The ketone group on the benzoazepine ring in compound H1 has been oxidized to a carboxyl group (Figure 5). The characteristic peak m/z = 280 on the mass spectrum corresponding to the open azepine ring near the nitrogen, is observed for three of the four products of hydrolysis (Figures 5, 6, and 8). Water and HCl near the benzocyclobutene in compounds H1 and H2 are attached without a covalent bond, a kind of adducts may be formed. The situation is similar for the product H3, except that here the ring benzoazepine is intact (no peak of m/z = 280) and the fragmentation spectrum of MS/MS proved there is impossible sufficiently formation of the HCl adduct closely to the molecule (Figure 7). Compound N1, as another product of ivabradine hydrolysis (Figure 8) differs only by oxidized carboxyl group on the benzoazepine ring near the nitrogen, what is observed as opening of the ring.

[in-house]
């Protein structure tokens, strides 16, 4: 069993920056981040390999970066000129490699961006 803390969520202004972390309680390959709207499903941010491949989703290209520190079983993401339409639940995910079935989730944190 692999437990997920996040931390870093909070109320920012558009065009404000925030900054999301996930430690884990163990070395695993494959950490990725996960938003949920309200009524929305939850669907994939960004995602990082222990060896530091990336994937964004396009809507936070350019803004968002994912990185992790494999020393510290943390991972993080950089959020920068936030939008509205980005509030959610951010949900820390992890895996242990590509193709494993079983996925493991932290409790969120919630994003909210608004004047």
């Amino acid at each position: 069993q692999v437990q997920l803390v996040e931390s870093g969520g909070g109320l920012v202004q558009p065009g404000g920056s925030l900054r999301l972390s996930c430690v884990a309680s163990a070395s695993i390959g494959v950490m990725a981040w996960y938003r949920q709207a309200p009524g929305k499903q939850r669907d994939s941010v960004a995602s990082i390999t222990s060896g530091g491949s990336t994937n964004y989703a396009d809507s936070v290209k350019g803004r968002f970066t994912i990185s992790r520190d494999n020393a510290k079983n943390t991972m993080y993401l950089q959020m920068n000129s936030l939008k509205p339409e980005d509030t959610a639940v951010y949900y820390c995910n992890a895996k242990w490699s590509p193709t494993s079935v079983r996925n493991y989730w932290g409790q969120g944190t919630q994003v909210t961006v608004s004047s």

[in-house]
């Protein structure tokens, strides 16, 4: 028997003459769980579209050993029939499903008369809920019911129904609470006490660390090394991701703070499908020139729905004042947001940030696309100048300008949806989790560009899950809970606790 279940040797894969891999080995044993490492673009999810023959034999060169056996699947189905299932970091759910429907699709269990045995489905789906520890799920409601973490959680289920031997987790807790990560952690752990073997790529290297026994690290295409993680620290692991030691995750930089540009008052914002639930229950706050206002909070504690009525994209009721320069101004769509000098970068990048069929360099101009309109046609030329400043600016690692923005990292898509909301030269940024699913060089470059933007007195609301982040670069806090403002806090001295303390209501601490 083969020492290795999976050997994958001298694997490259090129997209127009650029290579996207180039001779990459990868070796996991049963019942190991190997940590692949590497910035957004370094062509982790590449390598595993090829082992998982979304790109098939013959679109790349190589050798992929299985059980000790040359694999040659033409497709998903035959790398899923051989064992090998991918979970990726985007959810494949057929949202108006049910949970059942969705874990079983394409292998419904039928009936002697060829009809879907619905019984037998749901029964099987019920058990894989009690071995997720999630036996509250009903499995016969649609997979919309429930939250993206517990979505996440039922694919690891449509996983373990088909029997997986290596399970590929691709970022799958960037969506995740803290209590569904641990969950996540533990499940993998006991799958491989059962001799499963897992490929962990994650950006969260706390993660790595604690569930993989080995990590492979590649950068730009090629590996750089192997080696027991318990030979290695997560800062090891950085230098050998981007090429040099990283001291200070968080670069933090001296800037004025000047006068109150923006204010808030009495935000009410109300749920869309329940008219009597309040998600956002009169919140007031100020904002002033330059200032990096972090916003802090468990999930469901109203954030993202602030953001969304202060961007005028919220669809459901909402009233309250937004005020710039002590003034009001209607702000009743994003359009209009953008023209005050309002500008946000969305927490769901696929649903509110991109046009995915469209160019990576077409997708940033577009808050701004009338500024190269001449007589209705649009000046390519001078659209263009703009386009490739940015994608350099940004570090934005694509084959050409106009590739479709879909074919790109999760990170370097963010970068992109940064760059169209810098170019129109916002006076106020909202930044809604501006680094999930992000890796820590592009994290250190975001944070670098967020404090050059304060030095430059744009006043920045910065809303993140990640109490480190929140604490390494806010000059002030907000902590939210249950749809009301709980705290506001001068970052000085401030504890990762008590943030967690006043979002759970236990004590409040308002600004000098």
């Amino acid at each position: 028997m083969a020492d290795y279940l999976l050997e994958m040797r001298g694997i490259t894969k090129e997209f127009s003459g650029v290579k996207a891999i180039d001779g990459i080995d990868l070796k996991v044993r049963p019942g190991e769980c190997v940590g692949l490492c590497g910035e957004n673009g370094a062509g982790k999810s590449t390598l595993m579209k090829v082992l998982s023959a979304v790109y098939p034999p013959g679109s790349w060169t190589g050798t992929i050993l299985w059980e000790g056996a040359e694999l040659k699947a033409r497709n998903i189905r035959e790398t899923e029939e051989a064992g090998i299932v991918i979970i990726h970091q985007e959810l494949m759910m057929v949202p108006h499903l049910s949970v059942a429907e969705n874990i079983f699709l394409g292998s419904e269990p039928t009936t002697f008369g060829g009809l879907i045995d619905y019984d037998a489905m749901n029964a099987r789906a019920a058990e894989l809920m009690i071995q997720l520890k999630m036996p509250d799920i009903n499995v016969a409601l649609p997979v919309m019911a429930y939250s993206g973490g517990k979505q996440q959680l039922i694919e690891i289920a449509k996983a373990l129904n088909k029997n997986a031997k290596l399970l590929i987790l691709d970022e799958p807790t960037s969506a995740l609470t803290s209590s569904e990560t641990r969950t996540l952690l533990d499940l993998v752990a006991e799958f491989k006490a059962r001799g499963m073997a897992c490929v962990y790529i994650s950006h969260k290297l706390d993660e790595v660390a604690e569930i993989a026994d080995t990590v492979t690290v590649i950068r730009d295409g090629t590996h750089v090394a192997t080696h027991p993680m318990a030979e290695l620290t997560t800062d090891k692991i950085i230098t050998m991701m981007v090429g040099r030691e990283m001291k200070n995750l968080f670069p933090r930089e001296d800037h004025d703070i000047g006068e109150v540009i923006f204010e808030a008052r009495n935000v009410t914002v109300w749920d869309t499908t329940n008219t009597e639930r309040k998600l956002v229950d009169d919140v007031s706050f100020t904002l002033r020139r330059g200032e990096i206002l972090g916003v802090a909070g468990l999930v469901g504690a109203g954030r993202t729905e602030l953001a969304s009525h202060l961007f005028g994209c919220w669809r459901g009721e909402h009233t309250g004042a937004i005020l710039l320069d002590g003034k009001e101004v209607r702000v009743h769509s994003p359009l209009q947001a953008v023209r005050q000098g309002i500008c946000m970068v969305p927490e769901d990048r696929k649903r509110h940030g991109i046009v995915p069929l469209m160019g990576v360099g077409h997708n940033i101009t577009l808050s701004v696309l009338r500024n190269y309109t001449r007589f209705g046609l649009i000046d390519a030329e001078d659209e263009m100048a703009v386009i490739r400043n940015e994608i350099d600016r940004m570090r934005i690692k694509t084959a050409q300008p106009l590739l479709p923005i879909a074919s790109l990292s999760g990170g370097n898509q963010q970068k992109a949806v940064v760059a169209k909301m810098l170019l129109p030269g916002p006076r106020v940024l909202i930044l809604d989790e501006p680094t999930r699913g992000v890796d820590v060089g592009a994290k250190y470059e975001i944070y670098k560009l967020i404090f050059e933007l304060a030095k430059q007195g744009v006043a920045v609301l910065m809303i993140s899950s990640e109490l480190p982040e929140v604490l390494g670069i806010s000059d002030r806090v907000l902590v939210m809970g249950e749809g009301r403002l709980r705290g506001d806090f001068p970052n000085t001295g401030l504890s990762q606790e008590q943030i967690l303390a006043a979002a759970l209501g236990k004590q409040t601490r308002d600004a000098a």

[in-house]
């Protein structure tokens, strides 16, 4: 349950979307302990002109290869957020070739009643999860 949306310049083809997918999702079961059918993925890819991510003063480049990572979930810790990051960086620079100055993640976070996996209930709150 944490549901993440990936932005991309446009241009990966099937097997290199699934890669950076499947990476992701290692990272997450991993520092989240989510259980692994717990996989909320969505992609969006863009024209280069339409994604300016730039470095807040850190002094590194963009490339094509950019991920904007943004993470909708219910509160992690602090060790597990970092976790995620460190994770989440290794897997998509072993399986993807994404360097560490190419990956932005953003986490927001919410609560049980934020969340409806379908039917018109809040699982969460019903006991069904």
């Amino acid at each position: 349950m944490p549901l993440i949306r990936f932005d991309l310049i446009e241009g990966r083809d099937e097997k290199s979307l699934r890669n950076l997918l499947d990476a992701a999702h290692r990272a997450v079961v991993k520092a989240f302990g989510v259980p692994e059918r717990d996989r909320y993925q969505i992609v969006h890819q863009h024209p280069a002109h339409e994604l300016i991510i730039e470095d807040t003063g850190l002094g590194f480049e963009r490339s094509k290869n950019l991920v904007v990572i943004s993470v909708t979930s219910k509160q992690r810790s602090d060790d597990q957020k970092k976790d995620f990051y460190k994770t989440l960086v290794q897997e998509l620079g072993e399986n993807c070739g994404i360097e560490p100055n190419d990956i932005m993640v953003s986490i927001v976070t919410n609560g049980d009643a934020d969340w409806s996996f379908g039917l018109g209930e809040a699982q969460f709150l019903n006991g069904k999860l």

Due to the high level of noise and discrepancies in the resulting MS/MS spectrum of compound Ox2, its identification is impossible, but due to repetition of its occurrence, there is importance to place attention on that compound in stability testing of ivabradine.
Limitations of the MS-Q-TOF method used for identification of degradation products of IVA did not allow for a clear determination of the attachment site of the hydroxyl group in compound Ox3, but it is possible the covalent bond forms between nitrogen atoms in the molecule.
Compounds Ox4 and Ox1 have similar masses (m/z 293.20 and 294.1388, respectively) as well as the fragmentation spectra. Differences are in the presence of diverse substituents near the nitrogen atom in the molecule chain, a methyl group in Ox4 (Figure 9), and oxygen in Ox1. Oxygen is coupled to the nitrogen atom also in case of compound Ox5, where it forms N-oxide bond.